The man who was allegedly the main plotter behind the 9/11 attacks on the US has told a pre-trial hearing that he wants to plead guilty. Four of Khalid Sheikh Mohammed's co-defendants have done the same. This all happened in a military tribunal at America's Guantanamo Bay base in Cuba, where the men and hundreds of others have been held for several years.
Most of the people held in such controversial circumstances at Guantanamo since 2001 are, if not entirely innocent, certainly guilty of not much more than being in the wrong place at the wrong time - Afghanistan in the winter of 2001/02, when a large number of them were arrested. The story of the Tipton Three, three young British men who apparently got caught up in the excitement of the time and ended up in the Taliban sronghold of Kunduz as the Northern Alliance closed in, is not unusual. It's been the detention of those suspects and others like them that's caused such damage to America's international reputation.
KSM and the other four are different. These are the real senior bad guys the US had in mind when it set up the detention centre at Guantanamo. But all the evidence suggests suspects of that level are in a significant minority, perhaps only a few dozen of the men held at the base. However, with President-elect Obama having already said he intends to close Guantanamo, the issue of what to do with these suspected al Qaeda operatives will no doubt be troubling him.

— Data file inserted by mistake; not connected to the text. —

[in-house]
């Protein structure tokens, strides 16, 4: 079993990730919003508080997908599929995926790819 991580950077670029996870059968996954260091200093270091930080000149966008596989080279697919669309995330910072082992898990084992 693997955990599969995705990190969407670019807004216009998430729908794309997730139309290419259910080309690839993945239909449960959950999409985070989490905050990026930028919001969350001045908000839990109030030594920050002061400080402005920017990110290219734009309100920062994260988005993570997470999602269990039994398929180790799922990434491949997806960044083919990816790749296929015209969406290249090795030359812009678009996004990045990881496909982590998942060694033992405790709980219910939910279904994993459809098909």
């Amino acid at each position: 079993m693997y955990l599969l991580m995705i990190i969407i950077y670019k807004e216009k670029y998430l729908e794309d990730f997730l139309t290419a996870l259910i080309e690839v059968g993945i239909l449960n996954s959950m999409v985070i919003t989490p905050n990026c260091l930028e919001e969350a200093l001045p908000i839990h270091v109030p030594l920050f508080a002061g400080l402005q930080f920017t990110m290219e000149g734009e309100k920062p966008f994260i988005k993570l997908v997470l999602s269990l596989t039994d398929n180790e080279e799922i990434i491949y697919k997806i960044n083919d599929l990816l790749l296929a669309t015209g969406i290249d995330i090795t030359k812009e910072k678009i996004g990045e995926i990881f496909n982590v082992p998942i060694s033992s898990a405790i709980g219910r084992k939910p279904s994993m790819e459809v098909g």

Mr Obama's got two groups of people to worry about most as he ponders how exactly to close Guantanamo. The first group is those men with stories like the Tipton Three's who are still held at the base, either because their home countries refuse to accept them back, or because the US knows the men would be tortured if they were returned to those countries. Beyond offering these men asylum in the US, it's difficult to see what Mr Obama can do. That would undoubtedly be a huge risk as, even though most of the men probably have no intention of carrying out any kind of terrorist act, there's always a chance one or two or more might.
Then there's those 80 or so real bad guys. Suggestions from the Obama team point towards putting them on trial in some kind of hybrid military/civilian court, possibly in America itself, possibly not. The major difficulty in getting convictions (in cases in which the defendants don't plead guilty) will be the use of torture on the suspects during their period of detention. Any half-decent defence lawyer should be able to pick plenty of holes in any prosecution case containing evidence gleaned from such interrogations. But however Mr Obama decides to resolve those problems, it seems as though we're now entering the endgame for Guantanamo.